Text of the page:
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HomeWorldProgress Urged As May-June Climate Change Conference Opens In Preparation For COP26

Progress Urged As May-June Climate Change Conference Opens In Preparation For COP26


UN Climate Change News, 31 May 2021 –
Against the backdrop of a new international warning that the
world is dangerously close to exceeding the Paris
Agreement
goal of limiting global temperature rise at
1.5C, governments today began three weeks (May 31 to June
17, 2021) of virtual discussions designed to pave the way
for a successful UN Climate Change Conference (COP26) this
November in Glasgow.

Following a year of limited and
informal virtual meetings in 2020 due to COVID-19, these
subsidiary body meetings provide governments with
opportunities to make progress on several outstanding
technical issues that are key to achieving success at COP26,
implementing the Paris Agreement and ultimately limiting
global temperatures to 1.5C.

The need for urgent
progress was underlined by a new
assessment
, published by the World Meteorological
Organisation (WMO) last week, indicating there is now about
a 40% chance that the annual average global temperature will
reach the 1.5C mark in at least one of the next five years.
Exceeding this goal will likely impact food security and
lead to more frequent and severe climate impacts such as
heat waves, storms and sea level increases.

“It’s
time to wrap up outstanding negotiations and implement the
Paris Agreement,” said Patricia Espinosa, Executive
Secretary of UN Climate Change. “The WMO’s assessment is
a clear warning that time is running out for the world to
achieve the goals of the Paris Agreement. Unleashing its
full potential will not only address climate change but help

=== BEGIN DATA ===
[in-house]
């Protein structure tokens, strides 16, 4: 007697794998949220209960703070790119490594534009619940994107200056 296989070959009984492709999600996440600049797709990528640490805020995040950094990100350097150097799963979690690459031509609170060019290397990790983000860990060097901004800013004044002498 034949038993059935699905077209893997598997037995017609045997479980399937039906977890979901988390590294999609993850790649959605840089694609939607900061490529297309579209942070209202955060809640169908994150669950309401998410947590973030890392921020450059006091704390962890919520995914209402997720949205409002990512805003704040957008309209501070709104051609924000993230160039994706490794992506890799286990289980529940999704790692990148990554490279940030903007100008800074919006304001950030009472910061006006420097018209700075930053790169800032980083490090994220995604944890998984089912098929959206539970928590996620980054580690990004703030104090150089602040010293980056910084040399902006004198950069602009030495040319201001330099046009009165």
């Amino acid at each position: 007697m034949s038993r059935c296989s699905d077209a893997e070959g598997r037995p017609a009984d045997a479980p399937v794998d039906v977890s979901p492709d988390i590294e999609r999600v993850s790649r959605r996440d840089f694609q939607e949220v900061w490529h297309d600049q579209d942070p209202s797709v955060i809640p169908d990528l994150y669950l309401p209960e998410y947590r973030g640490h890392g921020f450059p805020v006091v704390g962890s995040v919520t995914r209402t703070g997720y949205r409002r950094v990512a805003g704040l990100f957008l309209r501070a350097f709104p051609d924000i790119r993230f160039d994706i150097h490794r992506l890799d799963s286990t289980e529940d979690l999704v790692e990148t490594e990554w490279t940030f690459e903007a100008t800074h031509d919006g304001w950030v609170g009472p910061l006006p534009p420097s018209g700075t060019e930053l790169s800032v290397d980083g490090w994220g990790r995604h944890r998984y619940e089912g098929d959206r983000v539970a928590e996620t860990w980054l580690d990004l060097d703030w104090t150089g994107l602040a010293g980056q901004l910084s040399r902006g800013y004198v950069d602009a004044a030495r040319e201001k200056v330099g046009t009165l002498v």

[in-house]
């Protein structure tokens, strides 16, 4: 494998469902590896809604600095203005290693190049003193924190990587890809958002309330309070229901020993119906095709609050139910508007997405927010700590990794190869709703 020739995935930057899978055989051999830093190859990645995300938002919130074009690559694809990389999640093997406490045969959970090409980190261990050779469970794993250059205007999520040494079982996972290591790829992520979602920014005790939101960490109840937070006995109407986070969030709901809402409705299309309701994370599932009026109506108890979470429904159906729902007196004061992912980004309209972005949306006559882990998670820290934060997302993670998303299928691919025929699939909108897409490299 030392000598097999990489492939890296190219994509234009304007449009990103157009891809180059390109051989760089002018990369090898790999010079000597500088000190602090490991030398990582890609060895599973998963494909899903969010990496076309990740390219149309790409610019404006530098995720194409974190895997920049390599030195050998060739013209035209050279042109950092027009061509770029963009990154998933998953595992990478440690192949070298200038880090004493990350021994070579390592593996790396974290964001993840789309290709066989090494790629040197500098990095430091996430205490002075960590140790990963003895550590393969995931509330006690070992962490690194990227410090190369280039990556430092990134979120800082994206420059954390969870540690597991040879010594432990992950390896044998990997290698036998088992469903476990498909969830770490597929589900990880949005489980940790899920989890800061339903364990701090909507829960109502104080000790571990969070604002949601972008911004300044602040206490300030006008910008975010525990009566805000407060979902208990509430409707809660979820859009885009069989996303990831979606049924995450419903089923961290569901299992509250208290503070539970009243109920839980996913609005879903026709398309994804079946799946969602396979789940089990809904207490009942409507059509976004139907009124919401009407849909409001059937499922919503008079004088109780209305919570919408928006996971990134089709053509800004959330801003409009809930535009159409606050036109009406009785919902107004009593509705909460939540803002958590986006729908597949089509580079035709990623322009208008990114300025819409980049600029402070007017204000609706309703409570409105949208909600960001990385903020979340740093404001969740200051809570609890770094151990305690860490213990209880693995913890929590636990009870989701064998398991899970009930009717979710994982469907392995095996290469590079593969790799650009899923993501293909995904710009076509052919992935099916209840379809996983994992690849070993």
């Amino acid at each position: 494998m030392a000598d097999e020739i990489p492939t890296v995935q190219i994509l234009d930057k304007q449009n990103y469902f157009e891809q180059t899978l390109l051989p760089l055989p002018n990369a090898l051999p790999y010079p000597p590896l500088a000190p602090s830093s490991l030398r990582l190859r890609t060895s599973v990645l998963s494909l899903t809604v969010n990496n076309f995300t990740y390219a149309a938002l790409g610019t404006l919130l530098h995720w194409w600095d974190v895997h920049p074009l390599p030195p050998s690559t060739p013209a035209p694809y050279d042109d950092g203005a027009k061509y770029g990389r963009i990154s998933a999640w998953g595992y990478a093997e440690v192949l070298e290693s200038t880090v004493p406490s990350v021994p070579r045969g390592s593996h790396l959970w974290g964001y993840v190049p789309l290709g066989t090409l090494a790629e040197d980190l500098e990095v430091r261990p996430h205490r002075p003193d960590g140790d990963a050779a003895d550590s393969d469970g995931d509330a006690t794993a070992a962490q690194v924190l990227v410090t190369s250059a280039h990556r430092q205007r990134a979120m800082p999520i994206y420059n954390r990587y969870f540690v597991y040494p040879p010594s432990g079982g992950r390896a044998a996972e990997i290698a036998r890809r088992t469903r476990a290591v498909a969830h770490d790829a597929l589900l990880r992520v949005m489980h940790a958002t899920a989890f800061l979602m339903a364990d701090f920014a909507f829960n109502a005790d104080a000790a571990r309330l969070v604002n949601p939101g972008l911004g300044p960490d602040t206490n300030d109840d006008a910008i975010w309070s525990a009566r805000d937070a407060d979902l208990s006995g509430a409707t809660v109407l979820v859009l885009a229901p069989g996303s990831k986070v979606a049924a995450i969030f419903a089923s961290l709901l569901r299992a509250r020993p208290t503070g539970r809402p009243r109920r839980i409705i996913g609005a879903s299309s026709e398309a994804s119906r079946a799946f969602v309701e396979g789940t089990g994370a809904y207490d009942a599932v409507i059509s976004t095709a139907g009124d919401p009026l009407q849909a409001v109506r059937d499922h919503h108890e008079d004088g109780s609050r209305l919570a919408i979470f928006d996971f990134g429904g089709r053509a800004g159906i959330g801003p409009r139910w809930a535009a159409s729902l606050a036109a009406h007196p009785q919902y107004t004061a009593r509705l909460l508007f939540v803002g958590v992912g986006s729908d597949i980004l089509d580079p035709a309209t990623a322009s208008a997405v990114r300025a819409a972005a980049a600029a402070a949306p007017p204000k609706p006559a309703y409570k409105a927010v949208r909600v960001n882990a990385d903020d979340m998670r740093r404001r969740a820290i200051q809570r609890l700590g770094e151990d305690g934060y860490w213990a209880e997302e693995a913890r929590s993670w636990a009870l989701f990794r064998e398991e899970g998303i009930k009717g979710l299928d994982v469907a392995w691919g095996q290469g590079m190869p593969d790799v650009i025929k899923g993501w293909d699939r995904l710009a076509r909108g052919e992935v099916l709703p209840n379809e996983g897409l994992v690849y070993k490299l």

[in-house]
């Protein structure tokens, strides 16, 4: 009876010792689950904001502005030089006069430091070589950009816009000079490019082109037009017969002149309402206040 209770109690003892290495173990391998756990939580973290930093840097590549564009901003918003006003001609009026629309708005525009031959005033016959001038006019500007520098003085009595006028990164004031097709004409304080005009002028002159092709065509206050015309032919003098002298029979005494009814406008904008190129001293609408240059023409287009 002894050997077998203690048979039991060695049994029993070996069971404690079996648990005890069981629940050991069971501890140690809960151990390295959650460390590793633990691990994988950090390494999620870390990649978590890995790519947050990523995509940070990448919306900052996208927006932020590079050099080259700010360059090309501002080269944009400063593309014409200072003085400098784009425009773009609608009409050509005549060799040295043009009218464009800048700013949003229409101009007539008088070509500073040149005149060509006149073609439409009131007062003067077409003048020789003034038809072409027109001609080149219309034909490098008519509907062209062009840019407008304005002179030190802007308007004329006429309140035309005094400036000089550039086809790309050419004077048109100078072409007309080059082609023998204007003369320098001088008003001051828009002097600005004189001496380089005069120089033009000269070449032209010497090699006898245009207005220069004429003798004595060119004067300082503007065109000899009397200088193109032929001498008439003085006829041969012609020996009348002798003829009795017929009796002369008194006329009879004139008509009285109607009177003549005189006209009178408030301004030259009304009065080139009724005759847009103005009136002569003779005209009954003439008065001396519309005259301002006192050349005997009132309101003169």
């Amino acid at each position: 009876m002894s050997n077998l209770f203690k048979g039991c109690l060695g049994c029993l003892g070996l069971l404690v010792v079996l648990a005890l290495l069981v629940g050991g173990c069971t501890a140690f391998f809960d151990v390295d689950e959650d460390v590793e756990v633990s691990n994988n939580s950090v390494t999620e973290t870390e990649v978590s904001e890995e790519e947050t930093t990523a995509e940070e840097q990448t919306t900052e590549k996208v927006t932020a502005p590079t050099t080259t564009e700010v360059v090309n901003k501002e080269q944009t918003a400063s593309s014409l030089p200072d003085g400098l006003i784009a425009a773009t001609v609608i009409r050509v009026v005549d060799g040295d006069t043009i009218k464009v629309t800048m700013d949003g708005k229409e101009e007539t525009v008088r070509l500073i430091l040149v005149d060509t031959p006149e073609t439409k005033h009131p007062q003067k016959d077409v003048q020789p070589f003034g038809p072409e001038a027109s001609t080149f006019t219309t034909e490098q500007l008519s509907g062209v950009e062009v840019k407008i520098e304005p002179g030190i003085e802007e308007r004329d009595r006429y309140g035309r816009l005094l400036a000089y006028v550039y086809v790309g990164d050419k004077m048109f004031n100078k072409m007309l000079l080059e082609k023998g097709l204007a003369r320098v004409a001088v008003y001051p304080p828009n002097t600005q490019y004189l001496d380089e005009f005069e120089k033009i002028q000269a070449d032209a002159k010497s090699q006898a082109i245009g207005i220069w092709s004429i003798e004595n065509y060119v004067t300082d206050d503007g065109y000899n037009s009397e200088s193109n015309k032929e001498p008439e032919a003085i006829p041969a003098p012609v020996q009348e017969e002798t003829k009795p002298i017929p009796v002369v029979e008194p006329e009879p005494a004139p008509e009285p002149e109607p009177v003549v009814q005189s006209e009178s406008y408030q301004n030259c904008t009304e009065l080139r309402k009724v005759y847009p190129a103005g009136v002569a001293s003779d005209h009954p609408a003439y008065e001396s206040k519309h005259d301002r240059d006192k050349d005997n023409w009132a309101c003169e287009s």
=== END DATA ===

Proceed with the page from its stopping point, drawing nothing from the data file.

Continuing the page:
the world build forward from COVID-19 and drive the
transformation towards a cleaner, greener and more
sustainable future. We stand at a unique and unprecedented
moment in time and we cannot afford to miss this
opportunity.”

“This is the time for leadership.
This is the time for decisions. These May-June sessions must
maximize progress and limit delays. They are a critical
milestone in preparing the ambitious and balanced outcome
that we need in Glasgow.”

Key items for discussion
include fulfilling pre-2020 commitments; support to
developing countries; finalizing the details that will allow
all countries to communicate their climate actions
transparently under the Paris Agreement; finalizing the
details of how the agreement’s carbon market and
non-market mechanisms will work; and raising ambition on
both resilience-building and emission
reductions.

“With just over five months to go until
COP, the message is clear – we must step up our global
response to the climate crisis. It is vital we make this
session count, by moving past positional statements and
making tangible progress within the UNFCCC process. Working
together, we must consolidate options and draft text that we
can bring to COP26 for finalization and adoption, so that we
arrive in Glasgow having done our homework and ready to
deliver against the goals of the Paris Agreement,” said
Alok Sharma, the incoming President of COP26.

“We
reiterate our firm commitment to working extremely closely
together to guide the UNFCCC intergovernmental process in a
transparent and inclusive manner towards a successful
outcome at COP26 in Glasgow this November. We count on
Parties’ and non-Party Stakeholders’ understanding,
support and collaboration in this matter,” said Carolina
Schmidt, President of COP25.

Convening a session of
the subsidiary bodies virtually is new to the process.
However, last year’s virtual meetings provided the
countries and non-Party Stakeholders the opportunity to
continue discussions on climate action.

“Last year,
countries managed to continue their exchanges on various
topics and to maintain momentum of the process through their
active participation in several virtual events. They
have gained experience on how to use the virtual tools and
platforms provided by UN Climate Change to support their
work,” said Tosi Mpanu Mpanu, Chair of the
Subsidiary Body for Scientific and Technological
Advice (SBSTA)

Marianne Karlsen, Chair of the
Subsidiary Body for Implementation (SBI) said: “I am
confident that the outcome that will be captured in informal
notes under Tosi’s and my authority will bring the
reassurance needed by Parties that what we will be doing in
June will bear fruits that can be picked up at a subsequent
sessional period and be brought to maturation at the end of
Glasgow.”

The virtual venue is open to registered
participants. The SBSTA and SBI sessions will start on
Monday 31 May.

The secretariat will continue to
provide support – including logistical and connectivity
needs – to ensure the full and effective participation of
Parties.

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